GIS Constraint Guide for Renewable Energy
Updated: Oct 2, 2021
Mapping available land for energy development is critical for land use planning efforts. An expanding urban sprawl and predicting future development is essential to promote sustainability. Utilizing ESRI ArcGIS, we can accurately access constraints such as topography, floodplains, tree cover and distance to power. An accurate GIS system also allows for updated imagery and countywide parcel data. This article will talk about acquiring constraint data for solar development and accurately assessing the impact of the data.
As you would expect, ideal topography for solar development is flat land. Obviously, that is not possible 100% of the time. According to Solar Power World, “Solar sites in the Northeast, mountain states or hilly regions can undergo civil engineering to make level ground for mounting. Yet, grading land can alter rain runoff patterns on the site, possibly displacing native species and raising project costs.” (Article Link)
Later in the article, it is stated that less than 20% grade is ideal for solar development. States such as Florida and Georgia have ideal topography for solar development. However, the same development can be immensely more difficult in eastern states like North Carolina, Maryland, Virginia, and Kentucky.
The industry standard for accessing topographic maps and data is the USGS (usgs.gov). Elevation data is produced and distributed by a program called “3D Elevation Program” (3DEP). Most of the current topo data is derived from lidar point clouds and meets accuracy and spacing specifications. 1-meter DEM’s are available for a majority of the United States and will be expanding through 3DEP.
Below is a developmental area outside Charleston, West Virginia. By utilizing the USGS Topo Map Service in ArcGIS Online, we can get a pretty good picture of the topography layout in this area. The first step in our solar development process is to access a site with less than 20% gradient. The data from USGS will help us immensely in this process.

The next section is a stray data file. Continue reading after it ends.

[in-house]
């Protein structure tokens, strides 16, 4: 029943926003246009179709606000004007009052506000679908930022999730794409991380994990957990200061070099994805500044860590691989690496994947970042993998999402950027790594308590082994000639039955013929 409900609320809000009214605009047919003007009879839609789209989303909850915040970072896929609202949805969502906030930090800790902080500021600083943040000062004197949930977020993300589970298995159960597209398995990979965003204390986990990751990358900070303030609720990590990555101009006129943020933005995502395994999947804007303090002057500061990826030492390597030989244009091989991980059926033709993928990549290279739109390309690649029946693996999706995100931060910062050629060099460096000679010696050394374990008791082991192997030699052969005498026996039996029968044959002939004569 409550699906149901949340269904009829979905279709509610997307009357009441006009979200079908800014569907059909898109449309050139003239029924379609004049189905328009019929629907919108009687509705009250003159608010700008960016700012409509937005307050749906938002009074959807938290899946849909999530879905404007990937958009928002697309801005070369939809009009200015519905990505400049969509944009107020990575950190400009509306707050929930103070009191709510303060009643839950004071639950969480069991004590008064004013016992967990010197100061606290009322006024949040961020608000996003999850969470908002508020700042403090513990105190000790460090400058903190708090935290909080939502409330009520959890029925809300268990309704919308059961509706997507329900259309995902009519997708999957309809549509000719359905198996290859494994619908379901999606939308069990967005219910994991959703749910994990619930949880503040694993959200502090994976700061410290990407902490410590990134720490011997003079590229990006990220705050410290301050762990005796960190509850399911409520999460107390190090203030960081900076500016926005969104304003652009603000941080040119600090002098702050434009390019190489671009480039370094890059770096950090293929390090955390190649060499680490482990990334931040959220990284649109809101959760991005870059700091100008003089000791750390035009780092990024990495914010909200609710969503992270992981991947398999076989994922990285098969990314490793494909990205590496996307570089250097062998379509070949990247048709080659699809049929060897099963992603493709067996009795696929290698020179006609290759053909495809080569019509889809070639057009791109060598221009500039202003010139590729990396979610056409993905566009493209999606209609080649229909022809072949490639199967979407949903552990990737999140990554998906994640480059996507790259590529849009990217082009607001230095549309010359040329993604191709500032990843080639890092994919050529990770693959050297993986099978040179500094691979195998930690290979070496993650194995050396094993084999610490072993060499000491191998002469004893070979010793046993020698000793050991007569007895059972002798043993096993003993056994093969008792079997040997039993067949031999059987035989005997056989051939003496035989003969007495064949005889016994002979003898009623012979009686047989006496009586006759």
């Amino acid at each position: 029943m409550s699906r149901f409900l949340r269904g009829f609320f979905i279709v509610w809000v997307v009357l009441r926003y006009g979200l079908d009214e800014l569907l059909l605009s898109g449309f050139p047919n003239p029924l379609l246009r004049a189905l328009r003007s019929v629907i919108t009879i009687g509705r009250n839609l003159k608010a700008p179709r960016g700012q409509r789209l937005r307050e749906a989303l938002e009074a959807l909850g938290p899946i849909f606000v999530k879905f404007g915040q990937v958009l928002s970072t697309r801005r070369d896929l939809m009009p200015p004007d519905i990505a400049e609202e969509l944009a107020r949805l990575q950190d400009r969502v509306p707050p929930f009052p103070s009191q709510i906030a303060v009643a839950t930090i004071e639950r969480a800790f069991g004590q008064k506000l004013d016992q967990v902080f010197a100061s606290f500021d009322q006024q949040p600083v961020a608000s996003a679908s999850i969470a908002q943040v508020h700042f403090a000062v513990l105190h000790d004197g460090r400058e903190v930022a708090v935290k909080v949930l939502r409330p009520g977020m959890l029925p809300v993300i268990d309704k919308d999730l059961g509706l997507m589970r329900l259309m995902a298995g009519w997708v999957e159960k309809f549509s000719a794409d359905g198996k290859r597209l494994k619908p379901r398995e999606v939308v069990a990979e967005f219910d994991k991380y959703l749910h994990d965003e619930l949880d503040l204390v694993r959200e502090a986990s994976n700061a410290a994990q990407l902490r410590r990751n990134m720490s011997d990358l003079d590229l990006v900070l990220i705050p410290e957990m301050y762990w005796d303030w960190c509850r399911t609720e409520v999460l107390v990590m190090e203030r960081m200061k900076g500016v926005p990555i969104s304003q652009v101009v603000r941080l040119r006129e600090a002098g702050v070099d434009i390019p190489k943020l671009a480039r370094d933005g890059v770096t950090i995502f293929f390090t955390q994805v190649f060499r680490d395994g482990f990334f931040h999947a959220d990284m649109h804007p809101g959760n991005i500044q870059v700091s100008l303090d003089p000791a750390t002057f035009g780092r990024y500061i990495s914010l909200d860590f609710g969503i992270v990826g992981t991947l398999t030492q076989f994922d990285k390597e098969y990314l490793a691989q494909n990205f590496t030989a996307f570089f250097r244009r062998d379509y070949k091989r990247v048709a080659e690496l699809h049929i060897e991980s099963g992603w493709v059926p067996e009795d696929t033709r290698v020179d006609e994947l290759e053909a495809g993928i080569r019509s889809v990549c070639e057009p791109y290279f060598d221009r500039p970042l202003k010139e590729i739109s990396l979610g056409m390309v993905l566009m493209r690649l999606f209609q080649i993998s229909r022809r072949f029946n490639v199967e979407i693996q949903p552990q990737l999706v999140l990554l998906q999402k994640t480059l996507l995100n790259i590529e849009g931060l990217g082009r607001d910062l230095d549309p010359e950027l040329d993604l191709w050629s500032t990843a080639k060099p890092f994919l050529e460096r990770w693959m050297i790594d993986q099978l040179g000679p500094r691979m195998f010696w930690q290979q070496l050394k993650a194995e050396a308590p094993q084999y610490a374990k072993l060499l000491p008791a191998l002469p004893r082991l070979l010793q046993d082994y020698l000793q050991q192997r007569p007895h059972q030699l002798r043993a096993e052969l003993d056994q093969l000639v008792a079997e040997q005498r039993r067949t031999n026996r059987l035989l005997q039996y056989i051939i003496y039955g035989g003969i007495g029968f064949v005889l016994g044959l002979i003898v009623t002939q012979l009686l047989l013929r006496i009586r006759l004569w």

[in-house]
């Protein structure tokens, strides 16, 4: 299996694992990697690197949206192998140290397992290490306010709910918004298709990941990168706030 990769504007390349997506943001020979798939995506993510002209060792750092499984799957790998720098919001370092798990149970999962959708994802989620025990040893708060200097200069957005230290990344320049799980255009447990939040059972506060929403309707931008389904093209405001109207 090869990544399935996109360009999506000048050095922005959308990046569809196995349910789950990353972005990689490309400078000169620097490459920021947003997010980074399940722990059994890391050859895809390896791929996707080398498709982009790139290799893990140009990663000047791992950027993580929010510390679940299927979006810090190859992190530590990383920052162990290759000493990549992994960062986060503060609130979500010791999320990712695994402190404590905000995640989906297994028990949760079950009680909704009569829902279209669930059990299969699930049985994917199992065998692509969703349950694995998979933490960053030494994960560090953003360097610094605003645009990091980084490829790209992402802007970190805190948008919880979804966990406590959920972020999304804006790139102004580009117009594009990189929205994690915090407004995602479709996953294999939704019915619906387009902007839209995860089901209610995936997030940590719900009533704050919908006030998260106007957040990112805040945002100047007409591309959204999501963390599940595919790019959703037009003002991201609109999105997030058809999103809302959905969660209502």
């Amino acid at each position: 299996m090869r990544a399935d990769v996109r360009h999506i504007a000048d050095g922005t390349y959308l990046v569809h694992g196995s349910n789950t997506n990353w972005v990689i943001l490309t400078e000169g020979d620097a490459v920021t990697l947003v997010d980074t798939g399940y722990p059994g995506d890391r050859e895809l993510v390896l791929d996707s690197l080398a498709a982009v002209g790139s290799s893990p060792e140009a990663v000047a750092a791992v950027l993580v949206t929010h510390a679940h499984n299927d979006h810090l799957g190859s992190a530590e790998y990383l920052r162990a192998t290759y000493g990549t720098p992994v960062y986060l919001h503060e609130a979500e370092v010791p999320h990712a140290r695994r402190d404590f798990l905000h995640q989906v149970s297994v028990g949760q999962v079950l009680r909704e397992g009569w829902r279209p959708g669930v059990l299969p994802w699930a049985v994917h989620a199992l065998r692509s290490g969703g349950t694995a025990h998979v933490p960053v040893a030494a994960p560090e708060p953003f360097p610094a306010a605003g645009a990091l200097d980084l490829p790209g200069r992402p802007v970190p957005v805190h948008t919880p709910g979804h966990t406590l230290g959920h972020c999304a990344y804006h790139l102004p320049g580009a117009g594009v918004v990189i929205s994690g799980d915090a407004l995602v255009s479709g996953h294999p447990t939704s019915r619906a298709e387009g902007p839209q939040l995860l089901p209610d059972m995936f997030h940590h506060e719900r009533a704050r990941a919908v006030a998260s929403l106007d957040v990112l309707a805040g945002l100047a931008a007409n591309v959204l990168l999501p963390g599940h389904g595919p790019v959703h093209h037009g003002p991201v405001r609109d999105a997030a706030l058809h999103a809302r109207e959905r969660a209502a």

The next piece of constraint data is hydrography data. Similar to the topography data, hydrography and watershed boundaries are a natural constraint that must be monitored before development. Once again, the USGS is a valuable source for this data. According to their website, “The USGS National Geospatial Program manages the National Hydrography Dataset (NHD), Watershed Boundary Dataset (WBD), and NHDPlus High Resolution (NHDPlus HR). These geospatial datasets represent the surface water of the United States for mapping and modeling applications.” (Link)
The NHDPlus HR program is particularly enticing for solar developers. Their goal is to produce a nation-wide dataset that simulates stream flows which in return provides waterflow estimates, flood predictions, and the evaluation of landscape on aquatic habitats. “NHDPlus
HR will also provide the hydrography base for the National Water Model, which simulates streamflow volume and velocity over the entire continental United States to help forecasters predict when and where flooding can be expected.” (PDF)
The percentage of tree cover on a given parcel is important to the existing habitat. Some states do allow for timber harvesting to clear space for solar development, however it is usually a last resort for many developers. Other than having "boots on the ground", the best visual for determining tree cover is aerial imagery. A popular form of aerial imagery today is drone imagery. However, drone imagery is cost prohibitive for many firms. The next best source is satellite imagery.
Historically, satellite imagery has been available via a pricey subscription or piecing it together through various state/county sites. Today, however, satellite imagery is complimentary through programs like Google Earth or ESRI ArcGIS Online. ArcGIS Online
allows you to bring all your GIS constraints into one platform and view basemaps such as imagery, topography and transportation.
Distance to Power
The final, and most difficult data to obtain, is distance to power sources. In my opinion, the
best open source data for nationwide power is the Homeland Infrastructure Foundation Level-Data. The open-source data can be found here:
https://gii.dhs.gov/hifld/content/hifld-data-catalog. However, the data can also be found through ESRI's Living Atlas in ArcGIS Online.
The data in ArcGIS Online that I use most commonly in solar energy projects is titled "Electric Power Transmission Lines" and the description says, "Lines are operated at relatively high voltages varying from 69 kV up to 765 kV, and are capable of transmitting large quantities of electricity over long distances. Underground transmission lines are included where sources were available." Its important to keep in mind, most AGOL data can also be exported to ArcGIS Pro or to various formats like shapefile or Google Earth KML.
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